I’m still trying to decide whether or not I liked Harold and Kumar Go to White Castle. On the one hand, it’s your typical stoner comedy: directed by the same guy who made Dude, Where’s My Car?, it’s two hours of drug jokes, fart jokes, boob jokes, gay jokes, and generally tiresome bad behavior. On the other hand, it’s Asians engaging in this bad behavior, which is new. Asians in Hollywood are so rarely allowed to be naughty, and it’s kind of a thrill to see a Korean-American and an Indian-American being such jerks.

Actually, Asian-Americans are barely allowed to exist at all in Hollywood. Generally, Asians are hyper-foreign-ized (there’s probably a better word than that) characters, with thick accents, silly costumes, and that “inscrutable” air about them that sets my teeth on edge. Asian-Americans, on the other hand, are typically invisible: all traces of ethnicity erased, they generally form a part of an interchangeable, Benetton-ish ensemble of racial balance that says, “look! We’re all alike! Really!” Which is code for, “look! We’re all white! Why aren’t you?” I’m never sure whether to be more disturbed by blatant stereotyping or by being wiped out of existence altogether.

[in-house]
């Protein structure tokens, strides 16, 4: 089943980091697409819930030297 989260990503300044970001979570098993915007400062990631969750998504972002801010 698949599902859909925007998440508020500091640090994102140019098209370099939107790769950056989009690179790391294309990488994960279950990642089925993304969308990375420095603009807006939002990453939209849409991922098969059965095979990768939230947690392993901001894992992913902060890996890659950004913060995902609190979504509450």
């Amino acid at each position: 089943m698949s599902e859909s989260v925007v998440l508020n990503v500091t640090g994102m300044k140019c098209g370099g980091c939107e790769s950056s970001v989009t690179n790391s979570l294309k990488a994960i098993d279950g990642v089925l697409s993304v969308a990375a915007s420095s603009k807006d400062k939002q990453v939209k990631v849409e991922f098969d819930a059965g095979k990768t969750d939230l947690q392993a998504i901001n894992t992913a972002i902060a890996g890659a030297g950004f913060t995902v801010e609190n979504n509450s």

Harold and Kumar, though, tread the middle ground between these frightening extremes. They stand up to the assumptions and stereotypes of the white characters around them, but never once do they say, “we’re just like white people.” Because they’re not. They have very common Asian-American anxieties about masculinity, family, work, and race. The best jokes in the film — the ones that ring true, and aren’t just crass poo humor — are the ones that touch on these issues in an honest way.